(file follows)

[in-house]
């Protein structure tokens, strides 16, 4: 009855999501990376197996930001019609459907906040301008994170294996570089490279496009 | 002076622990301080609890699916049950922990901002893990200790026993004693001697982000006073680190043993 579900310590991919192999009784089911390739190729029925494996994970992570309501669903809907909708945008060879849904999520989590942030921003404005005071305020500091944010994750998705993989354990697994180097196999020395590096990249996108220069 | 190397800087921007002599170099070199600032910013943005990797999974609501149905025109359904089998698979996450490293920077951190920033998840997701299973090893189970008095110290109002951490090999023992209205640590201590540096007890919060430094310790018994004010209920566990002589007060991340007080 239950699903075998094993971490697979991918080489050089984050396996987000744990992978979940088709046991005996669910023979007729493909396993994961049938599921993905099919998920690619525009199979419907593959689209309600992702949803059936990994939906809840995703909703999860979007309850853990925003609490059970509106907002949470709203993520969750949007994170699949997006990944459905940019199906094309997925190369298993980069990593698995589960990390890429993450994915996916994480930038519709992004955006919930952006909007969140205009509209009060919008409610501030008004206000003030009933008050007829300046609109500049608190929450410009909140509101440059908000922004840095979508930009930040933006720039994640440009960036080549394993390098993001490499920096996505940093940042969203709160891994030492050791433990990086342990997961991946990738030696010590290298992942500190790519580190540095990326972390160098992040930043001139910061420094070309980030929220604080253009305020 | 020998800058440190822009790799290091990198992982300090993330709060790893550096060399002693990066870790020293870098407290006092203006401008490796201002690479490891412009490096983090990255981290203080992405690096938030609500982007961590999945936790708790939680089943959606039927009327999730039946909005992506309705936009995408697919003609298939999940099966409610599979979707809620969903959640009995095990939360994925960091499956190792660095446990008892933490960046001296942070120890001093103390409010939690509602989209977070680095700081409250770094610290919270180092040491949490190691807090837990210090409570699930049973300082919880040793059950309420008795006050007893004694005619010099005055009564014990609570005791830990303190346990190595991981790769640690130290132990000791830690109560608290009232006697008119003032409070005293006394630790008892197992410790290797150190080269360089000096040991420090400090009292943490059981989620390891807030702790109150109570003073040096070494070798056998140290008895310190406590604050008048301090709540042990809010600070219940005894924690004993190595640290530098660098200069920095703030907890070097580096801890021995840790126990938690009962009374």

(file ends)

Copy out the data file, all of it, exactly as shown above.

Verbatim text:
[in-house]
């Protein structure tokens, strides 16, 4: 009855999501990376197996930001019609459907906040301008994170294996570089490279496009 | 002076622990301080609890699916049950922990901002893990200790026993004693001697982000006073680190043993 579900310590991919192999009784089911390739190729029925494996994970992570309501669903809907909708945008060879849904999520989590942030921003404005005071305020500091944010994750998705993989354990697994180097196999020395590096990249996108220069 | 190397800087921007002599170099070199600032910013943005990797999974609501149905025109359904089998698979996450490293920077951190920033998840997701299973090893189970008095110290109002951490090999023992209205640590201590540096007890919060430094310790018994004010209920566990002589007060991340007080 239950699903075998094993971490697979991918080489050089984050396996987000744990992978979940088709046991005996669910023979007729493909396993994961049938599921993905099919998920690619525009199979419907593959689209309600992702949803059936990994939906809840995703909703999860979007309850853990925003609490059970509106907002949470709203993520969750949007994170699949997006990944459905940019199906094309997925190369298993980069990593698995589960990390890429993450994915996916994480930038519709992004955006919930952006909007969140205009509209009060919008409610501030008004206000003030009933008050007829300046609109500049608190929450410009909140509101440059908000922004840095979508930009930040933006720039994640440009960036080549394993390098993001490499920096996505940093940042969203709160891994030492050791433990990086342990997961991946990738030696010590290298992942500190790519580190540095990326972390160098992040930043001139910061420094070309980030929220604080253009305020 | 020998800058440190822009790799290091990198992982300090993330709060790893550096060399002693990066870790020293870098407290006092203006401008490796201002690479490891412009490096983090990255981290203080992405690096938030609500982007961590999945936790708790939680089943959606039927009327999730039946909005992506309705936009995408697919003609298939999940099966409610599979979707809620969903959640009995095990939360994925960091499956190792660095446990008892933490960046001296942070120890001093103390409010939690509602989209977070680095700081409250770094610290919270180092040491949490190691807090837990210090409570699930049973300082919880040793059950309420008795006050007893004694005619010099005055009564014990609570005791830990303190346990190595991981790769640690130290132990000791830690109560608290009232006697008119003032409070005293006394630790008892197992410790290797150190080269360089000096040991420090400090009292943490059981989620390891807030702790109150109570003073040096070494070798056998140290008895310190406590604050008048301090709540042990809010600070219940005894924690004993190595640290530098660098200069920095703030907890070097580096801890021995840790126990938690009962009374």